Recently, the U.S. Secretary of Education Betsy DeVos rescinded 72 guidance documents from the Office of Special Education Programs (OSEP) and from the Rehabilitation Services Administration (RSA). These guidance documents provide interpretation for the policies and regulations under the Individuals with Disabilities Education Act and the Rehabilitation Act (IDEA). We talked to Professor Thomas Hehir about these changes and what they mean going forward for the administration, and for the parents and families of disabled students. Hehir, as former director of the OSEP from 1993 to 1999, was responsible for federal leadership in implementing IDEA, and wrote some of the guidelines that were rescinded by DeVos.
What does rescinding these guidance documents mean for the future of IDEA? Should parents and families, and educators expect new policy changes now for students with disabilities?
Every new administration has the right to do this. These guidelines are policy interpretations. The laws and regulations themselves are not changing as a result of this — yet. Generally, these guidelines have been used for those implementing at a local level, and written in plain language, they’re meant to be a service to educators and parents. But, they do also reflect an administration’s interpretation of the law and policies.
Generally, these guidelines have also remained, for the most part, consistent from administration to administration. When I was at the Department of Education (DOE) in the Clinton administration, we worked closely with government legal teams to ask ourselves how the Bush administration interpreted the law. And we ultimately made a decision and moved to withhold funds from a state because of their past interpretation. With complex laws like IDEA, consistency in interpretation from administration to administration is important. Now, if they want to change the law itself, that is a different story. Only Congress can do that.
Any administration can propose changes through a reauthorization proposal to Congress. This was last done in 2004. But changes to IDEA will require new legislation and passing a reauthorization through the House and Senate. Rescinding these documents does not have the effect of changing the laws. It remains to be seen what they will do next as far as trying to change the regulations themselves, or the law. But while The Washington Post reported that a spokesperson for DeVos has come out and said that these changes will have no policy implications, I have to ask, if this isn’t for a policy change, then what is it for? There are some aspects about this move that are curious to me.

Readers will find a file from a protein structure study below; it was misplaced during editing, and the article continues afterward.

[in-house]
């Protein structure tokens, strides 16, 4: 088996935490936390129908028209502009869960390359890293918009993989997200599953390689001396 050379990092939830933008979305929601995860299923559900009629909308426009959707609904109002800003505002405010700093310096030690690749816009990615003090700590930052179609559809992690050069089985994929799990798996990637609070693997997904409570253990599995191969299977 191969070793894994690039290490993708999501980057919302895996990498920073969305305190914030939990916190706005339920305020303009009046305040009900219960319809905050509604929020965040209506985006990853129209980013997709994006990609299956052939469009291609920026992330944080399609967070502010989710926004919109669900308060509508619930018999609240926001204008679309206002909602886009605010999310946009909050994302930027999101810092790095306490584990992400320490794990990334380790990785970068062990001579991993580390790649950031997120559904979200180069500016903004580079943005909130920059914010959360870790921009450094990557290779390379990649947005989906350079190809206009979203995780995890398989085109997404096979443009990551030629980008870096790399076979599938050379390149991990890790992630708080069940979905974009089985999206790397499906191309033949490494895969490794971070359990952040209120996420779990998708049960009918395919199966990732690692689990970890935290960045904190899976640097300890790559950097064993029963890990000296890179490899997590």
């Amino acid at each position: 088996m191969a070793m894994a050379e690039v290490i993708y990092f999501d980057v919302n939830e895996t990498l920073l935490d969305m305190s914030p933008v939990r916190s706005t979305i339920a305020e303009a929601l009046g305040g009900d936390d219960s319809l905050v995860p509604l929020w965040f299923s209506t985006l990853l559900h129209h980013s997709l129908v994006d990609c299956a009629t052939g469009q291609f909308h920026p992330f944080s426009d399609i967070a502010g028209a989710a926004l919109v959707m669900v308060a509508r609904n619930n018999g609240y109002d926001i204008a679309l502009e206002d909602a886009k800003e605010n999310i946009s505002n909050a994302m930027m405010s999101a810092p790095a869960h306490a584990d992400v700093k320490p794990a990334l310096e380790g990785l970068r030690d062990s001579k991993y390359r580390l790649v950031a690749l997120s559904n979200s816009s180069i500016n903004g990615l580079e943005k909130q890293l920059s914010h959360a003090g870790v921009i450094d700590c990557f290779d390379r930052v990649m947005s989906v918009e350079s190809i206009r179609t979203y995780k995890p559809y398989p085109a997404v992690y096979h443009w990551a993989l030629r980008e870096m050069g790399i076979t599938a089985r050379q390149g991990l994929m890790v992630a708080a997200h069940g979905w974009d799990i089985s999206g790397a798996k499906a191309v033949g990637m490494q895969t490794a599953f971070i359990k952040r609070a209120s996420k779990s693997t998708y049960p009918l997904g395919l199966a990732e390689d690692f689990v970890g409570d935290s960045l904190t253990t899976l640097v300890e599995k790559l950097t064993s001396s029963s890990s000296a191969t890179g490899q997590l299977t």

You raise an interesting question. What are these changes for then? What are some examples that have you questioning the move by the DOE to rescind these guidelines?
For example, in the list of the 72 guidance documents that have been rescinded, the DOE describes these guidelines as “outdated, unnecessary, or ineffective.” Reevaluating outdated or outmoded documents makes perfect sense to me — and many of those removed are outdated. Funding formulas from 12 or more years ago may not apply any more; documents written in 1993 by myself have since become outmoded with the reauthorization of IDEA that happened in 2004. It’s valid to, and it makes sense to, clean up outdated documents from the guidelines as they’re no longer relevant to audiences trying to interpret and implement IDEA regulations.
But there’s a gray area here. For those that are not outdated because of changes to statutes or laws, we have to ask what makes those guidelines now “unnecessary” or “ineffective?” And if you refer to the last column on the list, where it says “keep, modify, or rescind,” I’m curious why they are all just being rescinded. Why aren’t some being modified at least?
Though it is still early, what’s your initial reaction?
Some of these changes amount to nothing, to be honest, such as outdated memos regarding a previous reauthorization. However, others deal with very important matters. It is an interesting signal the administration is sending though, and I don’t think, as an advocate for students with disabilities and as an educator, it is the right one.
This may be part of President Trump’s effort to show that he and his administration are in the business of deregulating. But these documents and guidelines aren’t regulations to begin with; they’re interpretations. The message the administration is sending and the lack of clarity behind the changes is what is curious and a bit worrisome.
Today the department amended the document giving reasons why these have been rescinded. In general these explanations make sense. However, in some areas, where the law may have changed, it would be helpful to issue new policy guidance.